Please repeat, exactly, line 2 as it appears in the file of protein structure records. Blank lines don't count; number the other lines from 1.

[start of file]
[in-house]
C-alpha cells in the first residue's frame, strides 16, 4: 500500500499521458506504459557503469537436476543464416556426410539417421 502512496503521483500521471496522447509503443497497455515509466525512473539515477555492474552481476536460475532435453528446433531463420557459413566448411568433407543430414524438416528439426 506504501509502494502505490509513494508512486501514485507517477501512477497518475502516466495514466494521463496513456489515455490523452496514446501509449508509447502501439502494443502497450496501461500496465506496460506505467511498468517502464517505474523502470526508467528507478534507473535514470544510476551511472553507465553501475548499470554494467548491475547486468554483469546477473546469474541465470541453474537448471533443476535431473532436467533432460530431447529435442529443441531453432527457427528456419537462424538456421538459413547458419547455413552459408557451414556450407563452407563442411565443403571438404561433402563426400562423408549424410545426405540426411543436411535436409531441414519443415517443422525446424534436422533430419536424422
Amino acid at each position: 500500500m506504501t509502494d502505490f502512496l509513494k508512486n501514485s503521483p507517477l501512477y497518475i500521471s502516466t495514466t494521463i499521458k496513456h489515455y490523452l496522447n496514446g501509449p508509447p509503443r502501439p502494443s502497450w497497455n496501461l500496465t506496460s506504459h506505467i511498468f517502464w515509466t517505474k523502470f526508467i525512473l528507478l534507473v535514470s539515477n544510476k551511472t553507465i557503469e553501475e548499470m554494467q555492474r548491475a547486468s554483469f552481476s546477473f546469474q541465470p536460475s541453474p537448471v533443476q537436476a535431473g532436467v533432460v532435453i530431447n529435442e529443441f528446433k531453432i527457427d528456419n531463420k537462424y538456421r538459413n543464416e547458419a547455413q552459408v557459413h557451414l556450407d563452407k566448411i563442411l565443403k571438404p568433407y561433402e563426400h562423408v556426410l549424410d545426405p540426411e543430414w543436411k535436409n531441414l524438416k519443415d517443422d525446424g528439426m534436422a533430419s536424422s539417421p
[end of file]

C-alpha cells in the first residue's frame, strides 16, 4: 500500500499521458506504459557503469537436476543464416556426410539417421 502512496503521483500521471496522447509503443497497455515509466525512473539515477555492474552481476536460475532435453528446433531463420557459413566448411568433407543430414524438416528439426 506504501509502494502505490509513494508512486501514485507517477501512477497518475502516466495514466494521463496513456489515455490523452496514446501509449508509447502501439502494443502497450496501461500496465506496460506505467511498468517502464517505474523502470526508467528507478534507473535514470544510476551511472553507465553501475548499470554494467548491475547486468554483469546477473546469474541465470541453474537448471533443476535431473532436467533432460530431447529435442529443441531453432527457427528456419537462424538456421538459413547458419547455413552459408557451414556450407563452407563442411565443403571438404561433402563426400562423408549424410545426405540426411543436411535436409531441414519443415517443422525446424534436422533430419536424422